The theme throughout our Yom Kippur services and the High Holidays is the need to be in a real relationship with God through Messiah Yeshua and experience real repentance and atonement. Therefore, on this very important topic I can think of no better group to consider then the Jewish mobsters known as The Purple Gang.
Back in the 1920’s, in the days of Al Capone, there were also Jewish mobsters. They were known as The Purple Gang, were very active in Detroit, and had a reputation of being even more brutal then most other mobsters. But one of the most interesting things about The Purple Gang is that even though they were mobsters who routinely threatened, beat and killed individuals, many were also observant Jews to one degree or another. Many would keep Kosher, wrap Tefillin, and many more would attend Yom Kippur services just like we are today, keeping the fast, and donating to their local synagogue. This is of course before resuming their lives of terror and violence the next day. A good example of one such Jewish mobster is found in a Tablet Magazine article on this topic:
Sam “Red” Levine was New York City gangster Charley “Lucky” Luciano’s favorite contract killer. According to Martin Gosch and Richard Hammer’s 1975 book The Last Testament of Lucky Luciano, Lucky called Red “the best driver and hitman I had.” Red also had another persona: He was an Orthodox Jew. He always wore a kipah under his hat, ate only kosher food, and conscientiously observed the Sabbath. Levine never planned to murder anyone from Friday sundown to Saturday sundown. But, according to Gosch and Hammer, if Levine had no choice and had to make the hit on Shabbat, he would first put on a tallit, say his prayers, and then go and do the job.
While an obviously extreme example, The Purple Gang serves to illustrate a very real human tendency, to compartmentalize our faith. Each of us has our own ways of compartmentalizing our faith and justifying our sins. It is incredibly easy to just go through religious motions, even fasting of Yom Kippur, and still not be right with God. But the Lord knows all of our thoughts and actions, and He desires for us to turn to Him through His Son and be sealed in the Messiah’s Book of Life.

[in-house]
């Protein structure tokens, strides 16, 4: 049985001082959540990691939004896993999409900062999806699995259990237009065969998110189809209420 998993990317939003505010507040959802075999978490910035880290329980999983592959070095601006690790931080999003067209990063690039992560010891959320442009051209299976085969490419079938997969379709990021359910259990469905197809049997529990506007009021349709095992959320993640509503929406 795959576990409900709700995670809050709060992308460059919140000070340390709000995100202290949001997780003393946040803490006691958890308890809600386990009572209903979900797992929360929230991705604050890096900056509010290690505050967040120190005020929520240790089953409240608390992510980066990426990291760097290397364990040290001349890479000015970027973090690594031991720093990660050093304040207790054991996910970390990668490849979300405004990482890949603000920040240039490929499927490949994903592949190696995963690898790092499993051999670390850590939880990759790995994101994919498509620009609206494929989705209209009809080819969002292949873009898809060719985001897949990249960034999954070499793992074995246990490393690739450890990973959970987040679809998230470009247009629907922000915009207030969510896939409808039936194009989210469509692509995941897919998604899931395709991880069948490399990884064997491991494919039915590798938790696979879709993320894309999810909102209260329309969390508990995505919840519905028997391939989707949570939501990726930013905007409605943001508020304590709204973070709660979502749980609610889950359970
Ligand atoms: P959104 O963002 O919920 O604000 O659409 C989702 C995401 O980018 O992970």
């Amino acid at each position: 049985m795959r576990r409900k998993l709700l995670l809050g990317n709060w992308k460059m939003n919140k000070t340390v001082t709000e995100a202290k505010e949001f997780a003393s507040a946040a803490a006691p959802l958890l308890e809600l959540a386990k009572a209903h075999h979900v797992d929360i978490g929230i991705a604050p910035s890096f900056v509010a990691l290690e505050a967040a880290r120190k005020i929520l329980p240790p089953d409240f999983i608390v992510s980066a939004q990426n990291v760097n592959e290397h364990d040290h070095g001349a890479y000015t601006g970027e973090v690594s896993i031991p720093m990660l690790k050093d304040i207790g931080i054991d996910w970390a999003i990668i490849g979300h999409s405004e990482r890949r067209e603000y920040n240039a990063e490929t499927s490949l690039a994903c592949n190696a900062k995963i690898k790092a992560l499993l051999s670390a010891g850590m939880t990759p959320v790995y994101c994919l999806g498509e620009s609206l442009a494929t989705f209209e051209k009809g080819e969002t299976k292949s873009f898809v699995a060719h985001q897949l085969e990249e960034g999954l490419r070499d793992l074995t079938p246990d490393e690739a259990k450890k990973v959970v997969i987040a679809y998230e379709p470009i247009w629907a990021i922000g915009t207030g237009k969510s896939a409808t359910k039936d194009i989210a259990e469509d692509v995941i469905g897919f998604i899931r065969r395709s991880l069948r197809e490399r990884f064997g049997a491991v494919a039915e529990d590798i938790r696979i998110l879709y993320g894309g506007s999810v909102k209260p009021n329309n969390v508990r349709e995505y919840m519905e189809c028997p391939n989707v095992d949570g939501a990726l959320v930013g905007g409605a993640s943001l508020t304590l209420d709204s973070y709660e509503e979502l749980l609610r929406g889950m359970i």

Yom Kippur is a time to lay bare before God all of our shortcomings of the previous year and renew or begin a real relationship with Him. We read in Isaiah 58, part of the Haftorah portion for Yom Kippur, of our people asking God why He would not hear our prayers or acknowledge our fasts as we humbled ourselves. The Lord rebukes our people in this passage for ignoring the plight of the poor around us and tells us we are only seeking our own pleasure. Time and time again we see in Scripture that we cannot have two masters, that we cannot come to God with only part of who we are, that we cannot serve ourselves six days a week and God for the seventh.
It is tradition that at the end of Yom Kippur, the Book of Life has been closed with the names of those who will live another year written within. While an interesting tradition it is not actually found in God’s Word. However, the Book of Life is a very real book and records not the names of those who will live another year, but those who will experience eternal life with Adonai. To have your name written in the Book of Life requires the atonement that can only be provided by the Son of God, Messiah Yeshua. Each of us before we leave this world needs to know that we are sealed in Messiah’s Book of Life through the perfect atonement He has provided. While fasting can be very spiritually beneficial, the Lord desires more from us then our observances. As we read earlier today in Psalm 51: The sacrifices of God are a broken spirit; a broken and contrite heart, O God, you will not despise.
May the Lord be with each of us in this coming year and may we all experience the peace and joy that comes from knowing we are sealed forever in Messiah’s Book of Life.